It is then necessary to fix other links for the areas Zi that are not satisfied but nevertheless to verify when a link is allocated to an area Zi whether that link is the only possible link for some other area Zj. If it is, the link must be allocated to area Zj and not to area Zi.
Accordingly, at time T, all the links set up at time T−1 for which allocation on the basis of similarity would be attempted are considered (step 1.1, FIG. 2).
To this end, the variables, which constitute new input data at time T and which enable links which cannot be retained to be detected among the links already allocated, are updated. Some of these lead to propagation of constraints (obligations to allocate certain links) (step 1.2, FIG. 2).
The algorithm for allocating optimized links as new links for demand not satisfied is then executed.
In a preferred embodiment, this algorithm comprises the following steps:
1—Links are allocated between a set of areas Zi on the ground and a set of N satellites, said links are determined by a channel, comprising the following steps, these steps being iterated for each channel k and for each satellite q:
an interference graph is constructed,
said graph is used by a search algorithm associated with a constraints propagation algorithm for verifying capacities.
For this, all the areas visible from a satellite are considered. Of the areas Zi which were visible at time T−1, certain are no longer visible and are excluded.
2—The graph (see FIG. 4) is such that each node Nd corresponds to an area Zi (Z1 to ZNz) such that the number of channels demanded (CD) is higher than the number of channels allocated (CA−CD and CA being input data for constructing the graph).
At any given time a satellite q covers Nz areas and has A beams Fi and NFp channels that can satisfy the demand in that area.
The traffic demand of an area, i.e. CD, the number of channels demanded, is known for an area. This number is deduced when a maximum acceptable interference threshold I has been fixed.
The number CA of channels allocated by the plan at time T−1 is also known.
The graph is updated by removing or adding an area as and when links are allocated.
For a satellite q and a given channel k, the search algorithm determines the greatest number of areas Zi toward which a beam Fi can be pointed by allocating the channel k to that beam.
To this end the following steps are executed:
3—The interference coefficient Ci,j is calculated for each pair of areas (Zi, Zj) of the graph for a channel k, k=1 to NFp (number of channels). This coefficient is calculated using a standard method. It consists in calculating the signal to noise ratio in the worst case scenario for the reception conditions, i.e. when transmitting at the same power level and in the same frequency band to all areas. A maximum acceptable interference threshold I can then be fixed.
4—The sum of the interference coefficients Ci,j for each area Zi is then compared to the fixed threshold I.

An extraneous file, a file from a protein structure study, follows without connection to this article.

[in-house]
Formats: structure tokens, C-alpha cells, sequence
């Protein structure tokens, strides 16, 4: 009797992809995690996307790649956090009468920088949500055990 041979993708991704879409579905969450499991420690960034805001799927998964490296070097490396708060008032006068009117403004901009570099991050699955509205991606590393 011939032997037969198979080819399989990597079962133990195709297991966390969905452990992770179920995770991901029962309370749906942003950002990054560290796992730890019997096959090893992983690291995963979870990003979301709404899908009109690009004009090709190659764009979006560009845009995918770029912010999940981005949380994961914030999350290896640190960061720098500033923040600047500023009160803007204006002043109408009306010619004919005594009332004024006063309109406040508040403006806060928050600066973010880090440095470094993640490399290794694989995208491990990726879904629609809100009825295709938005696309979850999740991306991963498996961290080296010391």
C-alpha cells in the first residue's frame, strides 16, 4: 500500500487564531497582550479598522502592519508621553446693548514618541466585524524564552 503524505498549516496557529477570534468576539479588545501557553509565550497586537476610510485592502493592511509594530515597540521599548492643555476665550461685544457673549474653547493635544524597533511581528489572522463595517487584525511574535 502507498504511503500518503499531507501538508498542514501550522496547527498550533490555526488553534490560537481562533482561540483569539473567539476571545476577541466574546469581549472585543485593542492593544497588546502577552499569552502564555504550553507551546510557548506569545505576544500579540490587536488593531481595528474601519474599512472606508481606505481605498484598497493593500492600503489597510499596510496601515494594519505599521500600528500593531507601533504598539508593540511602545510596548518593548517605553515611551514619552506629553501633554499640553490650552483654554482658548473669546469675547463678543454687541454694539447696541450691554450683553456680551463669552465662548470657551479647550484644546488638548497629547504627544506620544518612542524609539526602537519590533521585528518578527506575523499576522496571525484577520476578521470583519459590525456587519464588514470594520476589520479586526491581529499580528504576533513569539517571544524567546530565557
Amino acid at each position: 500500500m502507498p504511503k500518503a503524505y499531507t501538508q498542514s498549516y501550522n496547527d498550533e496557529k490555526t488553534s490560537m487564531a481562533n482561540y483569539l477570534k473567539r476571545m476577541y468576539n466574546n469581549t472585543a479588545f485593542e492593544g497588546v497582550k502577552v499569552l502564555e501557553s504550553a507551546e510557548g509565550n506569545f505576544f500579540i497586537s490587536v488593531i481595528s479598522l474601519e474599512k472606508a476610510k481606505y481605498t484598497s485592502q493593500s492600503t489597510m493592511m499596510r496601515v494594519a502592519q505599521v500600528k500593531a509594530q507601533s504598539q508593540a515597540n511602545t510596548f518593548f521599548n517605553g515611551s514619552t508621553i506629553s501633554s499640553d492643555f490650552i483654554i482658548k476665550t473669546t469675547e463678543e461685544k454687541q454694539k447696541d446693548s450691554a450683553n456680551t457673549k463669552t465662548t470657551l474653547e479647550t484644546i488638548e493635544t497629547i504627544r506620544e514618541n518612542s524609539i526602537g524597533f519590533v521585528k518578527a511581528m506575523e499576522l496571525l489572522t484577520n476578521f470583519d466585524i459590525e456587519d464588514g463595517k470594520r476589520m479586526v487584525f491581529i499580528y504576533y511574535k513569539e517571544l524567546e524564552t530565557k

Thus for an area Zi the following calculation is effected: sum Ci,j and compare with I (i not equal to j).
5—A partition P is then created with at most A elements, A being the number of available beams and one of the beams pointing to each area of the partition. This enables a link to be defined for the areas of the partition:
take a candidate area Zi (i=1 to Np) from the partition P,
verify that CD, the number of channels demanded for that area, is equal to NFmax, the maximum number of channels for that area, in which case include that area in the partition,
complete the partition with the other candidate areas, i.e. the areas Zi for which the verification result is negative but for which the sum of the coefficients Ci,j does not exceed the threshold I.
6—The steps of constructing the graph (step 2) are reiterated up to iteration over all the areas of the partition (step 5) for another channel k (k=1 to NFp).
7—All the previous steps are reiterated for the N−1 other satellites.
Allocating a new link can lead to new constraints. If the demand of the area is satisfied when a new link is allocated, then the area must be removed from the partition for all the satellites (updating of the graph).
After iterating for all satellites and all resources (steps 6 and 7), the new allocation plan S(T) for time T is available.
|Cited Patent||Filing date||Publication date||Applicant||Title|
|US5179722 *||Nov 13, 1990||Jan 12, 1993||Krister Gunmar||Method for determining multiple interference in a mobile radio system|
|US5268694 *||Jul 6, 1992||Dec 7, 1993||Motorola, Inc.||Communication system employing spectrum reuse on a spherical surface|
|US5365571 *||May 24, 1993||Nov 15, 1994||Hughes Aircraft Company||Cellular system having frequency plan and cell layout with reduced co-channel interference|
|US5465390 *||Feb 12, 1993||Nov 7, 1995||France Telecom||Method for laying out the infrastructure of a cellular communications network|
|US5590395 *||Nov 10, 1993||Dec 31, 1996||Motorola, Inc.||Satellite cellular network resource management method and apparatus|
|US5749044||Jul 14, 1995||May 5, 1998||Motorola, Inc.||Centralized dynamic channel assignment controller and methods|
|US6081710 *||Jul 10, 1997||Jun 27, 2000||Globalstar L.P.||Dynamic traffic allocation for power control in multiple satellite communication systems|
|US6259913 *||Aug 2, 1999||Jul 10, 2001||Alcatel||Method of allocating links between a set of areas and a set of satellites|
|WO1996014696A1||Aug 25, 1995||May 17, 1996||Motorola Inc.||Method and apparatus for regional cell management in a satellite communication system|
|U.S. Classification||455/429, 455/12.1, 455/450|
|Jul 28, 1999||AS||Assignment|
Owner name: ALCATEL, FRANCE
Free format text: ASSIGNMENT OF ASSIGNORS INTEREST;ASSIGNORS:GAUDIN, ETIENNE;NOREILS, FABRICE;REEL/FRAME:010138/0785
Effective date: 19990607
|Oct 13, 2005||FPAY||Fee payment|
Year of fee payment: 4
|Nov 23, 2009||REMI||Maintenance fee reminder mailed|
|Apr 16, 2010||LAPS||Lapse for failure to pay maintenance fees|
|Jun 8, 2010||FP||Expired due to failure to pay maintenance fee|
Effective date: 20100416